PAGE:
USADA announced today that Kaynan Duarte, of San Diego, Calif., an athlete in the sport of Brazilian Jiu-Jitsu, has accepted a one-year suspension for an anti-doping rule violation.
Duarte, 22, tested positive for ostarine as the result of an in-competition drug test conducted at the International Brazilian Jiu-Jitsu Federation (IBJJF) World Jiu-Jitsu Championships on June 2, 2019. Although the IBJJF is not a signatory to the World Anti-Doping Code, USADA was contracted by IBJJF to conduct testing for the event and collected Duarte’s sample in accordance with the World Anti-Doping Agency International Standard for Testing and Investigations.
Ostarine is a non-Specified Substance in the class of Anabolic Agents and is prohibited at all times under the World Anti-Doping Code and the USADA Protocol for Olympic and Paralympic Movement Testing, which applied to the 2019 IBJJF World Jiu-Jitsu Championships.
Ostarine, also known as MK-2866 and Enobosarm, is a selective androgen receptor modulator (SARM) that is illegally sold worldwide as a performance-enhancing substance. Ostarine is not currently available as a prescription medication in any country, and its unauthorized use may carry serious side effects. Nonetheless, ostarine has commonly been found as a declared and undeclared ingredient in many dietary supplements. Duarte received a one-year reduction to his period of ineligibility because after a thorough review of the evidence and cooperation from Duarte, USADA determined that the trace amount of ostarine detected in his sample was consistent with exposure to ostarine via cross-contamination. Additionally, a WADA-accredited laboratory confirmed a product possessed by a person close to Duarte contained ostarine, as listed on the product label, that could have been the source of the cross-contamination.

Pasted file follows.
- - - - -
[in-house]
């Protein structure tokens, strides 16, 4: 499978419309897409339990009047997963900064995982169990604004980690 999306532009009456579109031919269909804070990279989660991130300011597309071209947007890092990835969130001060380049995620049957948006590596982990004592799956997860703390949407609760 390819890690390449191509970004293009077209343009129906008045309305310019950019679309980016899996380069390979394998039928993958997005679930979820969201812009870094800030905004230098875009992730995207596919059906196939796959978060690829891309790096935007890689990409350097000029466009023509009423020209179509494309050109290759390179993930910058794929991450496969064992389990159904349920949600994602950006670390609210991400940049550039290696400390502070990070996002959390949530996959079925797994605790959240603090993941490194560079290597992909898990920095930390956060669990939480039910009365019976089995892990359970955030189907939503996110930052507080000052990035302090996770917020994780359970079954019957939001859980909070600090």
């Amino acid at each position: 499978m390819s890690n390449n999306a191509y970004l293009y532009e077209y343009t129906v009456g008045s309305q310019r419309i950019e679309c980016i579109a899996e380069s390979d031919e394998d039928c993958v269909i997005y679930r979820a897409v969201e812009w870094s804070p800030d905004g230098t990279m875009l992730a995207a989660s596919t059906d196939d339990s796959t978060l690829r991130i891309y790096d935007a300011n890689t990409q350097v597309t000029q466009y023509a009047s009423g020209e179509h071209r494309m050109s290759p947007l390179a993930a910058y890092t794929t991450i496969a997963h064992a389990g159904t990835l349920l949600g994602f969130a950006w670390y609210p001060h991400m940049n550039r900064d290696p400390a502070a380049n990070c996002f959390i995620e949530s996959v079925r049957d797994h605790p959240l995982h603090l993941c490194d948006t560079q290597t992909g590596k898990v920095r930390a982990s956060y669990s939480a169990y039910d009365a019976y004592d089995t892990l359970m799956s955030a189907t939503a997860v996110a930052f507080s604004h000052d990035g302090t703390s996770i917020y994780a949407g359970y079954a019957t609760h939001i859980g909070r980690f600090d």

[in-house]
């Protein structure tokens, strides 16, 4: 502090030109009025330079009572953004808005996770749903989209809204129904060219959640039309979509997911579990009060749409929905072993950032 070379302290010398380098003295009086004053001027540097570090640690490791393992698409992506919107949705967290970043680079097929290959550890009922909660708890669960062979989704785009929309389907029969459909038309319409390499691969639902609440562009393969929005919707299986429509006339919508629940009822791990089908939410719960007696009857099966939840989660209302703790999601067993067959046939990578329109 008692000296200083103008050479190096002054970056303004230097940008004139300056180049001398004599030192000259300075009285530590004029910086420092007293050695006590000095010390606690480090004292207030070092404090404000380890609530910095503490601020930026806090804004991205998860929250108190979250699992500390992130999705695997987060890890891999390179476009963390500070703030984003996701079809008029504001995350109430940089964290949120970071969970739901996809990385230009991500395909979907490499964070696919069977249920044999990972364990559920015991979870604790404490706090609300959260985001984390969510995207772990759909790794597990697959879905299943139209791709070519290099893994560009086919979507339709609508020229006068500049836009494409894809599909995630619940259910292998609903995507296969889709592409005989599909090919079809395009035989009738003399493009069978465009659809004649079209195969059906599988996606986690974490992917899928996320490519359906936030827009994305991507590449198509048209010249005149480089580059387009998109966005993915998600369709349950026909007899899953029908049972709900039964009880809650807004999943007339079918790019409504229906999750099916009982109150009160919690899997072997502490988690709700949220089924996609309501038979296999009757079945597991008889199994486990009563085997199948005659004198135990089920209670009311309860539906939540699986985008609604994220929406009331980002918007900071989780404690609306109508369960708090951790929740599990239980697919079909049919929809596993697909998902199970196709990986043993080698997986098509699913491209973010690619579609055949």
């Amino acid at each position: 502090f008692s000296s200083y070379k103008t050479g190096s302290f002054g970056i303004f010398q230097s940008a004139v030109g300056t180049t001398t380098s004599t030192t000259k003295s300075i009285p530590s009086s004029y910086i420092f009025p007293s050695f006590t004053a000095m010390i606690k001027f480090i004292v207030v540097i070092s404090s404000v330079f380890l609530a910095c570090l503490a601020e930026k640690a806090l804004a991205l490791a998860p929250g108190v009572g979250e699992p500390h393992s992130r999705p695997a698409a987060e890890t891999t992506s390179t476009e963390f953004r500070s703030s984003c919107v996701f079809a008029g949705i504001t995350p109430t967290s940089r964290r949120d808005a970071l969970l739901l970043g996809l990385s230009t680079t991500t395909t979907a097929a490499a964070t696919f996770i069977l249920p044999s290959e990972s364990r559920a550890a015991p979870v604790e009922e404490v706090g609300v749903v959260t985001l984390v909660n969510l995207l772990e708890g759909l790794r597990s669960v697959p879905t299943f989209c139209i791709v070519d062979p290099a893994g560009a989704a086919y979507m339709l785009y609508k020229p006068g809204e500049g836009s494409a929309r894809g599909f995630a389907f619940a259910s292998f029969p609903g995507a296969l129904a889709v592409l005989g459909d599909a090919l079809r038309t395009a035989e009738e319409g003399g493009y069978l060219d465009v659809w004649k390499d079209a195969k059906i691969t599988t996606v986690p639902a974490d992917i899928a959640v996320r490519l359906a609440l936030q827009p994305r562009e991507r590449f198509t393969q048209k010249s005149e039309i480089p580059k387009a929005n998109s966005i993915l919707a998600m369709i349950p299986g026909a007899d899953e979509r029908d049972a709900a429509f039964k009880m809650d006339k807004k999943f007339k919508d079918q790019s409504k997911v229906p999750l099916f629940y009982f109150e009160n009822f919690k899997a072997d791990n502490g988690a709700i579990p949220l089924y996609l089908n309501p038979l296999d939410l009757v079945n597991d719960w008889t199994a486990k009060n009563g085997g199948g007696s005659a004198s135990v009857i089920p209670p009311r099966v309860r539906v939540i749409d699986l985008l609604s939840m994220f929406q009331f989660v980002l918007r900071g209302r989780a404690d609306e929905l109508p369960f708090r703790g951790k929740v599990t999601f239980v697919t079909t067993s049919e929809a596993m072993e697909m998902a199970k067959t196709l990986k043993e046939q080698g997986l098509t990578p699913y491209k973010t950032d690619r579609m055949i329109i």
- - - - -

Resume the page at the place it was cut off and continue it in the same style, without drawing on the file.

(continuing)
Duarte’s one-year period of ineligibility began on June 2, 2019, the date his positive sample was collected. In addition, Duarte has been disqualified from all competitive results achieved in competitions sanctioned by the IBJJF, or any Code signatory, on and subsequent to May 30, 2019, the date the 2019 IBJJF World Jiu-Jitsu Championships started, including forfeiture of any medals, points, and prizes. IBJJF has agreed to impose the sanction.
In an effort to aid athletes, as well as support team members such as parents and coaches, in understanding the rules applicable to them, USADA provides comprehensive instruction on its website on the testing process and prohibited substances, how to obtain permission to use a necessary medication, and the risks and dangers of taking supplements (www.Supplement411.org) as well as performance-enhancing and recreational drugs. In addition, USADA manages a drug reference hotline, Global Drug Reference Online (www.GlobalDRO.com), conducts educational sessions with National Governing Bodies and their athletes, and distributes a multitude of educational materials, such as an easy-reference wallet card with examples of prohibited and permitted substances, a supplement guide, a nutrition guide, an athlete handbook, and periodic alerts and advisories.
Along with education and testing, robust anti-doping programs enable investigations stemming from tips and whistleblowers. USADA makes available a number of ways to report the abuse of performance-enhancing drugs in sport in an effort to protect clean athletes and promote clean competition. Any tip can be reported using the USADA Play Clean Tip Center, by email at firstname.lastname@example.org, by phone at 1-877-Play Clean (1-877-752-9253) or by mail.
USADA is responsible for the testing and results management process for athletes in the U.S. Olympic and Paralympic Movement and is equally dedicated to preserving the integrity of sport through research initiatives and educational programs.
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